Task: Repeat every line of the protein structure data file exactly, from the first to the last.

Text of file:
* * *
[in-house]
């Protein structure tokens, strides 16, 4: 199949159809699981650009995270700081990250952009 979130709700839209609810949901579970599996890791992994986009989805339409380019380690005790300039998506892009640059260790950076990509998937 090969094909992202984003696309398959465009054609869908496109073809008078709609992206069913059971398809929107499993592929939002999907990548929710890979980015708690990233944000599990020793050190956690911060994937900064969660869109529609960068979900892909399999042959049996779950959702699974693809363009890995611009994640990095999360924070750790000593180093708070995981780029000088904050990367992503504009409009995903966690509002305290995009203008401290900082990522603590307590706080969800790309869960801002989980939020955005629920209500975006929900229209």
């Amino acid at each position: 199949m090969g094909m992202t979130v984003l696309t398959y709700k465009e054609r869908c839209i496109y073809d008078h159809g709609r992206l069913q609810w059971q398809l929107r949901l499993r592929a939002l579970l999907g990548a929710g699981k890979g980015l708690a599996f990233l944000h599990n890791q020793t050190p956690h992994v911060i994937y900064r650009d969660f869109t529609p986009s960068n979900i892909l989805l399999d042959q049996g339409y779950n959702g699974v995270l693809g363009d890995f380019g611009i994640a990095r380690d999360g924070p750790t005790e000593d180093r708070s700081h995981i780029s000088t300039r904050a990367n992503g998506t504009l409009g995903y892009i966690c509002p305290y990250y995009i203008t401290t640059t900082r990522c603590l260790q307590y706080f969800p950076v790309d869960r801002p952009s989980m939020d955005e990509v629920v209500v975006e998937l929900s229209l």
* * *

[in-house]
């Protein structure tokens, strides 16, 4: 199949159809699981650009995270700081990250952009 979130709700839209609810949901579970599996890791992994986009989805339409380019380690005790300039998506892009640059260790950076990509998937 090969094909992202984003696309398959465009054609869908496109073809008078709609992206069913059971398809929107499993592929939002999907990548929710890979980015708690990233944000599990020793050190956690911060994937900064969660869109529609960068979900892909399999042959049996779950959702699974693809363009890995611009994640990095999360924070750790000593180093708070995981780029000088904050990367992503504009409009995903966690509002305290995009203008401290900082990522603590307590706080969800790309869960801002989980939020955005629920209500975006929900229209």
């Amino acid at each position: 199949m090969g094909m992202t979130v984003l696309t398959y709700k465009e054609r869908c839209i496109y073809d008078h159809g709609r992206l069913q609810w059971q398809l929107r949901l499993r592929a939002l579970l999907g990548a929710g699981k890979g980015l708690a599996f990233l944000h599990n890791q020793t050190p956690h992994v911060i994937y900064r650009d969660f869109t529609p986009s960068n979900i892909l989805l399999d042959q049996g339409y779950n959702g699974v995270l693809g363009d890995f380019g611009i994640a990095r380690d999360g924070p750790t005790e000593d180093r708070s700081h995981i780029s000088t300039r904050a990367n992503g998506t504009l409009g995903y892009i966690c509002p305290y990250y995009i203008t401290t640059t900082r990522c603590l260790q307590y706080f969800p950076v790309d869960r801002p952009s989980m939020d955005e990509v629920v209500v975006e998937l929900s229209l």